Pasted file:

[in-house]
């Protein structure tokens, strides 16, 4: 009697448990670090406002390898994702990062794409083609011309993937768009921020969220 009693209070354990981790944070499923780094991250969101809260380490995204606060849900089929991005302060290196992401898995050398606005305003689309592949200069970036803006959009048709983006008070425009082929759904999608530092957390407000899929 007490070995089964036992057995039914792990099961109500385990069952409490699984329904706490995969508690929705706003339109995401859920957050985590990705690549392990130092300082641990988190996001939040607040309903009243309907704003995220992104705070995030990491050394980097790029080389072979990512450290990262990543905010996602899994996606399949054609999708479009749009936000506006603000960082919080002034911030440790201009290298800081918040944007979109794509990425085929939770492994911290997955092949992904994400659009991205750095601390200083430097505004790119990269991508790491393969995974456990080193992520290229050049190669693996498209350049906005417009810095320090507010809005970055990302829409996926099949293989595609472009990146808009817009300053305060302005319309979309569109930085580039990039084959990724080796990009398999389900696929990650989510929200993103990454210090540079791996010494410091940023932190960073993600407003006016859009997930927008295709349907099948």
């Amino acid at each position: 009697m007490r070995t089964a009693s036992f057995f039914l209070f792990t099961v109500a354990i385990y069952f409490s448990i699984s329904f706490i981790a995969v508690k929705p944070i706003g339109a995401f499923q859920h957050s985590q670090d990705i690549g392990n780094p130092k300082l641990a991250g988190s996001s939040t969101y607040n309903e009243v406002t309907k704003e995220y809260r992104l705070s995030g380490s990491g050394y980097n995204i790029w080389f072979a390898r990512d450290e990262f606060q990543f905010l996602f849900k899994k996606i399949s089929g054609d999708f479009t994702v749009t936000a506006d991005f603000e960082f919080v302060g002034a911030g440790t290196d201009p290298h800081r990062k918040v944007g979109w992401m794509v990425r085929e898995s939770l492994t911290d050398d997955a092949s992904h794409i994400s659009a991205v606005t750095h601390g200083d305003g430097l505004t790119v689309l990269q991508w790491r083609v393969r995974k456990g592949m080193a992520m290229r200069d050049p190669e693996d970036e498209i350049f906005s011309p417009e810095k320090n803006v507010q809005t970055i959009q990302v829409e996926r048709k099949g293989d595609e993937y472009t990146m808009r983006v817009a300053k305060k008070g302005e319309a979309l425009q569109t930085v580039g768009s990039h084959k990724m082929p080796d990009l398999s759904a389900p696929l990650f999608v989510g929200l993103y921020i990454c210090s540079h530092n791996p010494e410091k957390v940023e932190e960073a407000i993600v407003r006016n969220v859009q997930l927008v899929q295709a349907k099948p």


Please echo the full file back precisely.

[in-house]
């Protein structure tokens, strides 16, 4: 009697448990670090406002390898994702990062794409083609011309993937768009921020969220 009693209070354990981790944070499923780094991250969101809260380490995204606060849900089929991005302060290196992401898995050398606005305003689309592949200069970036803006959009048709983006008070425009082929759904999608530092957390407000899929 007490070995089964036992057995039914792990099961109500385990069952409490699984329904706490995969508690929705706003339109995401859920957050985590990705690549392990130092300082641990988190996001939040607040309903009243309907704003995220992104705070995030990491050394980097790029080389072979990512450290990262990543905010996602899994996606399949054609999708479009749009936000506006603000960082919080002034911030440790201009290298800081918040944007979109794509990425085929939770492994911290997955092949992904994400659009991205750095601390200083430097505004790119990269991508790491393969995974456990080193992520290229050049190669693996498209350049906005417009810095320090507010809005970055990302829409996926099949293989595609472009990146808009817009300053305060302005319309979309569109930085580039990039084959990724080796990009398999389900696929990650989510929200993103990454210090540079791996010494410091940023932190960073993600407003006016859009997930927008295709349907099948």
């Amino acid at each position: 009697m007490r070995t089964a009693s036992f057995f039914l209070f792990t099961v109500a354990i385990y069952f409490s448990i699984s329904f706490i981790a995969v508690k929705p944070i706003g339109a995401f499923q859920h957050s985590q670090d990705i690549g392990n780094p130092k300082l641990a991250g988190s996001s939040t969101y607040n309903e009243v406002t309907k704003e995220y809260r992104l705070s995030g380490s990491g050394y980097n995204i790029w080389f072979a390898r990512d450290e990262f606060q990543f905010l996602f849900k899994k996606i399949s089929g054609d999708f479009t994702v749009t936000a506006d991005f603000e960082f919080v302060g002034a911030g440790t290196d201009p290298h800081r990062k918040v944007g979109w992401m794509v990425r085929e898995s939770l492994t911290d050398d997955a092949s992904h794409i994400s659009a991205v606005t750095h601390g200083d305003g430097l505004t790119v689309l990269q991508w790491r083609v393969r995974k456990g592949m080193a992520m290229r200069d050049p190669e693996d970036e498209i350049f906005s011309p417009e810095k320090n803006v507010q809005t970055i959009q990302v829409e996926r048709k099949g293989d595609e993937y472009t990146m808009r983006v817009a300053k305060k008070g302005e319309a979309l425009q569109t930085v580039g768009s990039h084959k990724m082929p080796d990009l398999s759904a389900p696929l990650f999608v989510g929200l993103y921020i990454c210090s540079h530092n791996p010494e410091k957390v940023e932190e960073a407000i993600v407003r006016n969220v859009q997930l927008v899929q295709a349907k099948p």